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The Rainforests - Rainforest Information


The Rainforests > Rainforest Information

Author: Denise Tansley


Save Our Earth - Rainforest Waterfall
Photo courtesy by RIC
The Rainforests are the most natural, beautiful, diverse places on this Earth. They are home to many rare birds, plants and animals, contributing around 50 to 80% of the species on this Earth. Today it is termed as. 'The Lungs of the Earth' and two thousand years ago, 'The Gardens of Eden'. Within the last forty years we as a whole have managed to destroy seventy percent of these Ancient Forests.

It takes an average of 300-500 years for a tree to firmly establish its roots with a maximum height for some of the trees reaching 200ft you can easily see why it takes this long and yet minutes to burn. With the size of Wales being destroyed each year for products such as toilet paper, newspaper, writing paper and furniture, the forests are looking more like deserts than the greenery it once was. So where are these forests that we hear so much about, below is a list of them all, many now have been cultivated for land to graze cattle, for roads and of course felled for their timber.


Whats the difference between Rainforests and other forests?

Latitude and rainfall distinguish tropical forests from temperate (or moderate climate) forests which are found in warm climates but not too hot to be called tropical. Temperate forests are at ground elevation, mainly in North America, Europe and cooler Australasia. There are many types : deciduous woodland, coniferous woodland, Mediterranean woodland and temperate rainforest.

All tropical rainforests lie between the Tropics of Cancer and Capricorn. They receive more water, being in the monsoon regions. There are many different kinds of rainforest : tropical evergreen, tropical moist deciduous, cloud forest, lowland rainforest and peaty swamp forest.

Rainforests may grow in thin and sterile soil. This is achieved by ample sunlight and water, and nutrients from decaying plant matter. In the warm damp conditions, dead plants rapidly decay and by bacterial or microbial action, the nutrients are released.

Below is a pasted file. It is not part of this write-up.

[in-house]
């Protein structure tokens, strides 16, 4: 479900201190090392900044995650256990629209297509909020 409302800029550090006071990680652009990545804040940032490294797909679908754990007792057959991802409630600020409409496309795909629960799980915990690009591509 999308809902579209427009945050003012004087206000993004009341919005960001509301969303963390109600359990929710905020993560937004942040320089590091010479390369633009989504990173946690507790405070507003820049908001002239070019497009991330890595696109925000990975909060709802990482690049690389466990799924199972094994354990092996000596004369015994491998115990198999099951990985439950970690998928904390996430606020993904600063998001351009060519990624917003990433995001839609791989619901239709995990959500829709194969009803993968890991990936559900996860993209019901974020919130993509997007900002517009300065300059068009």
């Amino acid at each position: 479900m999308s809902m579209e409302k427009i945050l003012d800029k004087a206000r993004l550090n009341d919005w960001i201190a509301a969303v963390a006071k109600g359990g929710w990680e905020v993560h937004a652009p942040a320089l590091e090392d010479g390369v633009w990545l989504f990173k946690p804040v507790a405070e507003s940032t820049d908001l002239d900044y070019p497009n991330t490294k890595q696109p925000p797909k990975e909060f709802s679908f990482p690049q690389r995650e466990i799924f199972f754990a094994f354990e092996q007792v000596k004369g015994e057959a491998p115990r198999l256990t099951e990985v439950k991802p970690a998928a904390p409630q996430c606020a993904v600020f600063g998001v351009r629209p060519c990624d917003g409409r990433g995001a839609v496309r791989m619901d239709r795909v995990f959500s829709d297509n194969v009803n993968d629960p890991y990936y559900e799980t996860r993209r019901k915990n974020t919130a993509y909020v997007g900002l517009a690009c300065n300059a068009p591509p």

The forests are a closed ecosystem where everything is recycled but once these forests are opened, the decaying matter is cleared, the moist conditions disappear and slowly the forest cannot sustain itself.


Where are the Rainforests of the World?

Save Our Earth - Rainforest Map



What is the purpose of the Forests?

The main purpose of the forests is to act as the breathing apparatus for the world's climate. If you can imagine, take away all forms of air pollution, and picture the forests before man had stumbled on them and you have a natural environment; the forests, growing more and more lush as each decade that passes.
Save Our Earth - Costa Rica
Photo supplied by Ann Walker
Then bang, along comes the Industrial Age that falls upon the world and as travel becomes easier, man makes more and more discoveries outside his own domain, seeing the rainforests as a giant playground which will provide the world with products such as wood for furniture and paper, without destroying their own resources. (Japan and Europe being the largest markets for tropical hardwoods figures from 1992, show 12 to 15 million cubic tonnes of timber a year being shipped to these areas). After all nobody would miss the wood here!Medicine was another product the forest provided (mentioned later).

So as companies moved into providing furniture for our luxury, the trees were felled without one thought of what would go so horribly wrong. Now because of this greed and commercialism, this once perfect oasis now becomes as extinct as the wildlife that thrived there. Without this breathing apparatus, the air we breathe now fills with fumes from the Industrial Age we so welcomed.